What is Trial of a Time Lord in regard to the sixth Doctor Who?

1 Answer

  • Rg4
    Lv 7
    9 years ago
    Favorite Answer

    The Trial of a Time Lord is a fourteen-part British science fiction serial of the long running BBC series Doctor Who. The serial, produced as the twenty-third season of the Doctor Who television series, aired in weekly episodes from 6 September to 6 December 1986. The only Doctor Who presentation of its kind, it contains four mini-adventures, The Mysterious Planet, Mindwarp, Terror of the Vervoids and The Ultimate Foe.

    The idea for the serial stemmed from several production changes to Doctor Who, such as reduced screen time for the season and a request from BBC controller Michael Grade that the series contain less violence and more humour. Several problems occurred during production, including the death of scriptwriter Robert Holmes, and the resignation of script editor Eric Saward.

    In the serial, the Sixth Doctor is tried by the High Council of Time Lords for breaking several of the laws of Gallifrey, the Time Lords' home world, including interference with outside worlds and genocide. A mysterious character called the Valeyard acts as prosecutor. In the first two chapters (The Mysterious Planet and Mindwarp) events from the Doctor's past and present are submitted as evidence of his guilt. The third chapter (Terror of the Vervoids) presents future events in the Doctor's defence. In the concluding chapter (The Ultimate Foe) the Doctor's trial is halted, and the Doctor confronts the Valeyard and his old rival, the Master, in order to clear his name and to save the High Council.

    The serial was proposed in 1985, after executive producer John Nathan-Turner and script editor Eric Saward learned that the twenty-third season would be postponed from January 1986 to September 1986. In addition to the delay, the run-times of the episodes ordered were reduced from forty-five minutes to twenty-five. Nathan-Turner and Saward realised that the new season would need a more creative format and scrapped planned serials, focusing instead on a trial story with an A Christmas Carol-inspired "past, present, and future" storyline, thereby stretching the length of the season. By July 1985, the characters of the Valeyard, the Inquisitor, and Mel were conceived.

    Robert Holmes was commissioned to write the first and final chapters of the serial. His draft of the first chapter, The Mysterious Planet, was criticised by BBC Head of Drama Jonathan Powell for its comedic content, contradicting the BBC controller’s request for a more humorous series.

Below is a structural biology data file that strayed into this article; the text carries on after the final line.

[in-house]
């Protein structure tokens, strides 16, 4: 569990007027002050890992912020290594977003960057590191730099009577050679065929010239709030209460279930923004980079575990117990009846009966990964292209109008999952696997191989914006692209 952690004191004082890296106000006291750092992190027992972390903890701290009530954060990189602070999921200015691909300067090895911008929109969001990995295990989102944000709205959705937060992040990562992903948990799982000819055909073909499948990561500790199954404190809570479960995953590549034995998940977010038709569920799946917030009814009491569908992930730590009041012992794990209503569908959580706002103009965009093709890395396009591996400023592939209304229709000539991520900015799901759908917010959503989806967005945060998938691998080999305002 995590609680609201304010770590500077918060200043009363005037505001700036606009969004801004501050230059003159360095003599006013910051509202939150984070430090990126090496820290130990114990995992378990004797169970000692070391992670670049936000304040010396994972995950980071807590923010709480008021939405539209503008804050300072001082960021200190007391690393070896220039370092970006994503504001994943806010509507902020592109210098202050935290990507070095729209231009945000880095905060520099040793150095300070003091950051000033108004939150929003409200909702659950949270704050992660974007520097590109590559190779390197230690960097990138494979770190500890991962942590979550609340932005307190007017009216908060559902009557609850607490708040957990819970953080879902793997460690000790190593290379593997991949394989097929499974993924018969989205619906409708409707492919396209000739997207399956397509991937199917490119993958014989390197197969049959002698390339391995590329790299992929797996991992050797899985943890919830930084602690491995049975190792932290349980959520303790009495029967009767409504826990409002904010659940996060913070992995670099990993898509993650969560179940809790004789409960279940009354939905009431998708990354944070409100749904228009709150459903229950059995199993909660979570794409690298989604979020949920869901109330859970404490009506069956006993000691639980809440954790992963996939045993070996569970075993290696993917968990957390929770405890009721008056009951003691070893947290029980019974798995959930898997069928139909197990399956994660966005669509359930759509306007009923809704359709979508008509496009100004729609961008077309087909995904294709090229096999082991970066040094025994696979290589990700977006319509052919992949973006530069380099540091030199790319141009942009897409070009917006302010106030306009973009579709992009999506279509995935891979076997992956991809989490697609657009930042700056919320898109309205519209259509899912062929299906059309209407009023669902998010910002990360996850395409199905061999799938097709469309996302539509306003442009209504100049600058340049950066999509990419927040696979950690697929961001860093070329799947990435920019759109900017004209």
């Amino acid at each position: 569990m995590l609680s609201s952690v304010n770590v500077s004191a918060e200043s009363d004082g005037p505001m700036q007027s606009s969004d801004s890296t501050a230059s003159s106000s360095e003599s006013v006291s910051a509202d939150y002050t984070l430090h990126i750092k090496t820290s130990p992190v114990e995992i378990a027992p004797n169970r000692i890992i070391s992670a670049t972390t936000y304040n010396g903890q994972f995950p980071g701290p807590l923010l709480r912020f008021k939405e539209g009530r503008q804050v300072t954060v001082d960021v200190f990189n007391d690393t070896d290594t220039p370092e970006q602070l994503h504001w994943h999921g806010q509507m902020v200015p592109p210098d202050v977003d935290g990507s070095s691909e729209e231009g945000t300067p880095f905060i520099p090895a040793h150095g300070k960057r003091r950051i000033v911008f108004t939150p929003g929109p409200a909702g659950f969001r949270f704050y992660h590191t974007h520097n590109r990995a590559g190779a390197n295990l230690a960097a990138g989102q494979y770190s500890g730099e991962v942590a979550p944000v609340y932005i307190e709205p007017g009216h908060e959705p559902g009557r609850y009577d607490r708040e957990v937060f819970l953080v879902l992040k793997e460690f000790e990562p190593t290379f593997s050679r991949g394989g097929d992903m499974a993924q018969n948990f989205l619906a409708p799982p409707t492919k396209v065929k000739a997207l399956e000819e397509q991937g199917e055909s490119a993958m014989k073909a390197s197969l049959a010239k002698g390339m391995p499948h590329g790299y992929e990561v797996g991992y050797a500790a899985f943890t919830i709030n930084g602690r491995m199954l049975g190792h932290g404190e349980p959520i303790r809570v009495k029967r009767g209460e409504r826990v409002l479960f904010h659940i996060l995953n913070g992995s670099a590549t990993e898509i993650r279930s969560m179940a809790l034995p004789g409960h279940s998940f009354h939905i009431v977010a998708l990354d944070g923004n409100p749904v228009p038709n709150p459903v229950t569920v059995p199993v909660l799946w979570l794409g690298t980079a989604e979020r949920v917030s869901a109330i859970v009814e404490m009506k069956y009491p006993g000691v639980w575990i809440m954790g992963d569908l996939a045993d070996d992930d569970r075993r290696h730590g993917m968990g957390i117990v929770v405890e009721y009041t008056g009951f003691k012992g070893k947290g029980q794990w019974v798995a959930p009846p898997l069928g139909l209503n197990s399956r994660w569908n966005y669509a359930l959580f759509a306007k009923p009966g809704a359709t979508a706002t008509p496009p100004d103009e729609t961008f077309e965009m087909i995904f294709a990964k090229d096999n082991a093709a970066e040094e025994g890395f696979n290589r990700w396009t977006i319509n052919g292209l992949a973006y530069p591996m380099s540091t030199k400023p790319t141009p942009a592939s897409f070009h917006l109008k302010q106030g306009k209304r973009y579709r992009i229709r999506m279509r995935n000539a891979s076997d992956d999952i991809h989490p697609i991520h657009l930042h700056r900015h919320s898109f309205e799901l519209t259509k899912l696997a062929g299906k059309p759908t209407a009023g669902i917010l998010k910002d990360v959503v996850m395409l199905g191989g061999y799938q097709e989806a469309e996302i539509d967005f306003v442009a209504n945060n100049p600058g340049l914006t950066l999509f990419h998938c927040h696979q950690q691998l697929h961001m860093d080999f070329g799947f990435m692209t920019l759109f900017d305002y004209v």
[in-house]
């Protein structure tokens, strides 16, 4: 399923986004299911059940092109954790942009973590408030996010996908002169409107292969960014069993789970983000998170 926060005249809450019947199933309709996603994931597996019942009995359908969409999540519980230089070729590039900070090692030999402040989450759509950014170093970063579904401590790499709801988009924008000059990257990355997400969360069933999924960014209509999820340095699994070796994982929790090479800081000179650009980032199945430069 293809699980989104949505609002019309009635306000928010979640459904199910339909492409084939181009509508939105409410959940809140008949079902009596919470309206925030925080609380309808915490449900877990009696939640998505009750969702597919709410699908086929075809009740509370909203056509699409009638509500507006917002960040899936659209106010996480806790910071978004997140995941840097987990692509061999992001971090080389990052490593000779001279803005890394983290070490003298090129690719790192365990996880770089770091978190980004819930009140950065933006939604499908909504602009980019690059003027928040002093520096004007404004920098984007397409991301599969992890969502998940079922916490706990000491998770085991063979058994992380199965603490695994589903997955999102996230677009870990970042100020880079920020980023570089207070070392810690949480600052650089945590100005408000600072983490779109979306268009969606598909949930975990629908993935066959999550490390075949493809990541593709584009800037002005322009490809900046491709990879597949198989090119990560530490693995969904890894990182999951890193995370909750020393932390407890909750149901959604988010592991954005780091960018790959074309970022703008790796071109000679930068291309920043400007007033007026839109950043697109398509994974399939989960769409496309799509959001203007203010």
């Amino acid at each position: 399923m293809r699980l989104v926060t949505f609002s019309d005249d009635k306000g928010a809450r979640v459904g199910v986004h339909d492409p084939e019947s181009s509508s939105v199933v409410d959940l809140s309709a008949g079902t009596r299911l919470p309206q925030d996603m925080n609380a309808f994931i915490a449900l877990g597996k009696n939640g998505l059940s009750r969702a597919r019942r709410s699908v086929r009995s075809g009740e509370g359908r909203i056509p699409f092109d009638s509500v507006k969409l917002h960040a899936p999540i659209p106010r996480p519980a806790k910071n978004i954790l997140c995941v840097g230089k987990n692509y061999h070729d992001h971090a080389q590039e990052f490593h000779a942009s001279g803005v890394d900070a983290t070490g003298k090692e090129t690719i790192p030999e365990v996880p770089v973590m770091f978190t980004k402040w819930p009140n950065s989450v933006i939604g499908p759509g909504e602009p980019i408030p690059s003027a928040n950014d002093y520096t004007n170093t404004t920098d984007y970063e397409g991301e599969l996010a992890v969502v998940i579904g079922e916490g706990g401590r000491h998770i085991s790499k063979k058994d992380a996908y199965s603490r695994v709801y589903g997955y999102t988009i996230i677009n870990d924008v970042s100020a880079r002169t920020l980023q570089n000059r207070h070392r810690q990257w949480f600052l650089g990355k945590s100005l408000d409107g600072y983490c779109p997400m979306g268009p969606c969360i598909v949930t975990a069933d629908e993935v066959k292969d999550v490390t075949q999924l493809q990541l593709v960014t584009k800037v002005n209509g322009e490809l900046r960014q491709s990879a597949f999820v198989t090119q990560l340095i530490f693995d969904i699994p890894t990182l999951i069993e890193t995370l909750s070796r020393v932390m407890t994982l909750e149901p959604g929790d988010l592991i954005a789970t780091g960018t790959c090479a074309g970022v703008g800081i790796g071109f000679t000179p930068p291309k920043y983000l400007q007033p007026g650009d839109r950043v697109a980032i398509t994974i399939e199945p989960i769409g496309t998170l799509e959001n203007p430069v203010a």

The second chapter, Mindwarp, was written by Philip Martin. Martin's character Sil, introduced in Vengeance on Varos, was popular among the production team, who asked Martin to feature the character in another serial. Nathan-Turner asked Martin to include Sil in his chapter, and asked for Peri to be killed in accordance with Nicola Bryant’s wishes to leave the show.

    The third chapter was to be interlinked with the fourth. Holmes was originally asked to write it, but declined, citing a dislike of six-part serials. After rejecting submissions by Christopher H. Bidmead and PJ Hammond, Nathan-Turner approached husband-and-wife writing team Pip and Jane Baker to write a studio-based serial, Terror of the Vervoids.

    Holmes was unable to finish writing the fourth chapter, originally called Time Inc., before his death from liver failure on 24 May 1986. Pip and Jane Baker were commissioned by Nathan-Turner at short notice to write a new version of the episode, after series Script Editor Eric Saward withdrew his permission for his original version of part fourteen to be used (the original ending would have featured a fight to the death in a time vent with both the Doctor and the Valeyard, producer John Nathan-Turner did not want the series to end on such a downbeat ending as it would have provided an excuse for BBC management to cancel the programme). Subsequently the title was later changed to The Ultimate Foe.

    Filming of the serial began on 7 April 1986 and ended on 14 August 1986.For the opening sequence, Nathan-Turner commissioned a 45-second model shot that cost over GB£8,000, which at that time was the highest amount of money spent on a single special effects sequence in the history of the series. The outdoor sequences in The Mysterious Planet were filmed in mid-April in Queen Elizabeth Country Park, and studio work followed on 24 April and 10 May. Studio work for Mindwarp took place from 27–29 May and 11–13 June, and location shots were filmed in Brighton from 15–16 June. Terror of the Vervoids and The Ultimate Foe were produced simultaneously; production began with location filming for the latter in late June, before returning to the studio to film scenes for both chapters on 16–17 July. Terror of the Vervoids was the last chapter to be completed, with studio work taking place from 30 July–1 August and from 12–14 August.

    • Login to reply the answers
Still have questions? Get your answers by asking now.